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Obamacare heads to the Supremes. What are its prospects?
BY Kathryn Jean Lopez
WASHINGTON — This coming spring, the U.S. Supreme Court will hear more than five hours of oral arguments in a case challenging President Obama’s signature health-care legislation. The case, brought by Florida and 25 other states and the National Federation of Independent Business, marks the highest profile challenge to the Patient Protection and Affordable Care Act.
The law, also known as “Obamacare,” has been controversial, as debate continues over what exactly are its implications for both conscience and business.
At the heart of the challenge is the constitutionality of the individual mandate, the requirement that everyone purchase health insurance. The mandate was dealt a blow when the 11th Circuit Court of Appeals ruled in August that if it is constitutional for Congress to require “that individuals enter into contracts with private insurance companies for the purchase of an expensive product from the time they are born until the time they die,” then there can be “no limiting principles in which to confine Congress’ enumerated power.”
But it is potential conscience-rights issues that have the U.S. bishops and other defenders of religious liberty most concerned about the unfolding law.
“The bishops were absolutely clear in their letter to Congress in March 2010 warning that passage of the law would lead to taxpayer funding for abortion and contraception and to conscience violations for Catholic health-care providers,” said Grace-Marie Turner, president of the health-care policy-focused Galen Institute and co-author of Why ObamaCare Is Wrong for America. “Their warnings already have tragically been proven correct.”
Turner noted that the law will also disappoint many supporters, including some Catholics, because it will still leave 23 million people, “under the most optimistic projections,” uninsured, “and as many as 80 million more could ‘lose the coverage they have now,’ according to a survey of employers by McKinsey and Co. In addition, as many as 87 million people will be relegated to the Medicaid ghetto — promised coverage but with limited access to actual health care. The ‘reforms’ in the health law will harm the most vulnerable citizens, making it even harder than it is today for them to get care.”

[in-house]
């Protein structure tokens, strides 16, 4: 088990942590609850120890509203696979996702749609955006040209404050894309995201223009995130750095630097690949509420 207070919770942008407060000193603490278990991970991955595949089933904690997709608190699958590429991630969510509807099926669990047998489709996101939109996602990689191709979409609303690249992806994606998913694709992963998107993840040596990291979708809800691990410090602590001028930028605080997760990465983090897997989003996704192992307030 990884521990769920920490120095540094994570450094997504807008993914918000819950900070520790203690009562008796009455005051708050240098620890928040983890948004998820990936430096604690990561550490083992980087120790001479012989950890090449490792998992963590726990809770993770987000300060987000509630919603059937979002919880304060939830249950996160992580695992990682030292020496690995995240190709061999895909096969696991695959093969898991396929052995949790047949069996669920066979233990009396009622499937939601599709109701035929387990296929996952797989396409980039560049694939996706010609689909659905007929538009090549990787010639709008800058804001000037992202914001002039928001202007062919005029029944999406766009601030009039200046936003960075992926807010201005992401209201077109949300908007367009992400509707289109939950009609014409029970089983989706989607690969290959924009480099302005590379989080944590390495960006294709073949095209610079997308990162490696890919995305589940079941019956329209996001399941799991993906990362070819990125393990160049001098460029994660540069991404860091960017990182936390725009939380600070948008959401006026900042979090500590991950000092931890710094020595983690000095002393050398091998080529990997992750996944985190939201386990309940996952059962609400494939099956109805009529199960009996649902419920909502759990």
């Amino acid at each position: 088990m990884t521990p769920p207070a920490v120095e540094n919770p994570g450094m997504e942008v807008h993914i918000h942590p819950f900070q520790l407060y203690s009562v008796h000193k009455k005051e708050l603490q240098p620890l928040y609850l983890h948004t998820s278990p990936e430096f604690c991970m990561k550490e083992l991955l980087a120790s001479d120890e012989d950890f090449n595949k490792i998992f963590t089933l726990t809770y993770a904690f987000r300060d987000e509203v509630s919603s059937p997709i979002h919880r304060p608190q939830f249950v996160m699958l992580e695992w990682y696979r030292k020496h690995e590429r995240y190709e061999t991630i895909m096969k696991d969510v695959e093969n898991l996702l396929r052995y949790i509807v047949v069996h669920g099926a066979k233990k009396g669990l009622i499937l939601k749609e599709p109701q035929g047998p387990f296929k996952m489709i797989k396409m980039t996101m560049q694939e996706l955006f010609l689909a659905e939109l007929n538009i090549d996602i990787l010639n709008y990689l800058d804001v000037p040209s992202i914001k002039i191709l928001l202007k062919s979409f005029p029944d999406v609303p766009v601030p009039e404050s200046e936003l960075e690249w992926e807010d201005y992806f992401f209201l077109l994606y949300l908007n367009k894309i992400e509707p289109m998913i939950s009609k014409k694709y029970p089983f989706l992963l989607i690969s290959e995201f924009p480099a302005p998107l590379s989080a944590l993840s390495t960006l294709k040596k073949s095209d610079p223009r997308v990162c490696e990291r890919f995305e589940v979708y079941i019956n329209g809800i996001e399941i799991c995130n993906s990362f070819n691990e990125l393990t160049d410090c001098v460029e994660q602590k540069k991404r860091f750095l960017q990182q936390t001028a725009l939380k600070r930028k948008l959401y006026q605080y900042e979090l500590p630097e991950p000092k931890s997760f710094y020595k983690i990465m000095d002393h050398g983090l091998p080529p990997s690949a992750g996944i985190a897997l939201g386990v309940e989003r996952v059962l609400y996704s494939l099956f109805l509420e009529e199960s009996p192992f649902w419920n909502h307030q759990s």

Turner noted that one important Catholic supporter of the legislation was Sister Carol Keehan, president of the Catholic Health Association.
“The [broken] promises that abortion would not be covered, that Catholics would have conscience protection, and that the law would achieve universal coverage are three reasons that Sister Keehan and others should repudiate their support of the law and begin work now to promote the right reform that is based on true Catholic values, respecting life, human dignity and religious freedom,” she said.
Conscience concerns were raised in November before the House Judiciary Committee subcommittee on the Constitution by Bishop William Lori of Bridgeport, Conn., chairman of the U.S. Conference of Catholic Bishops’ new Ad Hoc Committee on Religious Liberty.
Bishop Lori highlighted regulations issued by the U.S. Department of Health and Human Services in August mandating contraception — “including abortifacients” — and sterilization coverage in “almost all private health-insurance plans.” He even cited Sister Carol, saying she is concerned about a “so incredibly narrow” exemption for some religious employers.
“The exception does nothing to protect insurers or individuals with religious or moral objections to the mandate,” Bishop Lori said. “The ‘preventive services’ mandate is but the first instance of conscience problems arising from the Patient Protection and Affordable Care Act — enacted in March 2010 — an act whose goal of greater access to health care the bishops have long supported, but that we had persistently warned during the legislative process did not include sufficient protections for rights of conscience.”